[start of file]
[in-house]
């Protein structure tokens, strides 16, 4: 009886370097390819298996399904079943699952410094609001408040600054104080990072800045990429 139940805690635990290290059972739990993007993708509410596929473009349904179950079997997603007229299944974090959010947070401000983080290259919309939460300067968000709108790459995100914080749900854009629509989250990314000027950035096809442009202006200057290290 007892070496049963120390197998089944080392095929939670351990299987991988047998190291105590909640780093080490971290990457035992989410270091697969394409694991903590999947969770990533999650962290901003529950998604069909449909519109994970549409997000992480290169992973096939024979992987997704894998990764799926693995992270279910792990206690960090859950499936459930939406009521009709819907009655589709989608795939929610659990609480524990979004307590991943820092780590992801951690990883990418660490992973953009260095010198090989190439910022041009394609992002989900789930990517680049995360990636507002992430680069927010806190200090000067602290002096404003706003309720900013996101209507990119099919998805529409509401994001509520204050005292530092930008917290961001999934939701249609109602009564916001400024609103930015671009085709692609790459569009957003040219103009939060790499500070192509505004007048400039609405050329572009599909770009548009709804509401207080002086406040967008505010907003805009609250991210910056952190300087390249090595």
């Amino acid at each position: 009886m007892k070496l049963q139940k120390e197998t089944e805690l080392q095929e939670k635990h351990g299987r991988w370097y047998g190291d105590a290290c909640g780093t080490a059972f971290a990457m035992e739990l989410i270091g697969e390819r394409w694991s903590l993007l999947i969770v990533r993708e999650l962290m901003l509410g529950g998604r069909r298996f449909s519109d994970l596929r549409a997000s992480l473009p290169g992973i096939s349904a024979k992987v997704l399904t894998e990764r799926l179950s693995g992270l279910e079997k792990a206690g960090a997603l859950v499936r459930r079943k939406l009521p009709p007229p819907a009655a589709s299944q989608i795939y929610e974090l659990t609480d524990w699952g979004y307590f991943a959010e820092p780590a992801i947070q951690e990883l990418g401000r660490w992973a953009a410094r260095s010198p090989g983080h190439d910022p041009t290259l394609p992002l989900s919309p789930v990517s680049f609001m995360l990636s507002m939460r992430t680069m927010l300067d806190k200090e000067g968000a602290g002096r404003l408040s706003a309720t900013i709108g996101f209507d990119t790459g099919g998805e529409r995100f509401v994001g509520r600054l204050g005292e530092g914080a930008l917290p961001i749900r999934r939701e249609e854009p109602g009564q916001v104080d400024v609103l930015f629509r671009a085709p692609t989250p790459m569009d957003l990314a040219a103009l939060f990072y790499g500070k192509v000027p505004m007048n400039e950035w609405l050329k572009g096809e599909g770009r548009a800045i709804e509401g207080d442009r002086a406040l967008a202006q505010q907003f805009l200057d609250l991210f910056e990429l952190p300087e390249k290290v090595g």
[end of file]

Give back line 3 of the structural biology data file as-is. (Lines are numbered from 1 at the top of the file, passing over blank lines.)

């Amino acid at each position: 009886m007892k070496l049963q139940k120390e197998t089944e805690l080392q095929e939670k635990h351990g299987r991988w370097y047998g190291d105590a290290c909640g780093t080490a059972f971290a990457m035992e739990l989410i270091g697969e390819r394409w694991s903590l993007l999947i969770v990533r993708e999650l962290m901003l509410g529950g998604r069909r298996f449909s519109d994970l596929r549409a997000s992480l473009p290169g992973i096939s349904a024979k992987v997704l399904t894998e990764r799926l179950s693995g992270l279910e079997k792990a206690g960090a997603l859950v499936r459930r079943k939406l009521p009709p007229p819907a009655a589709s299944q989608i795939y929610e974090l659990t609480d524990w699952g979004y307590f991943a959010e820092p780590a992801i947070q951690e990883l990418g401000r660490w992973a953009a410094r260095s010198p090989g983080h190439d910022p041009t290259l394609p992002l989900s919309p789930v990517s680049f609001m995360l990636s507002m939460r992430t680069m927010l300067d806190k200090e000067g968000a602290g002096r404003l408040s706003a309720t900013i709108g996101f209507d990119t790459g099919g998805e529409r995100f509401v994001g509520r600054l204050g005292e530092g914080a930008l917290p961001i749900r999934r939701e249609e854009p109602g009564q916001v104080d400024v609103l930015f629509r671009a085709p692609t989250p790459m569009d957003l990314a040219a103009l939060f990072y790499g500070k192509v000027p505004m007048n400039e950035w609405l050329k572009g096809e599909g770009r548009a800045i709804e509401g207080d442009r002086a406040l967008a202006q505010q907003f805009l200057d609250l991210f910056e990429l952190p300087e390249k290290v090595g």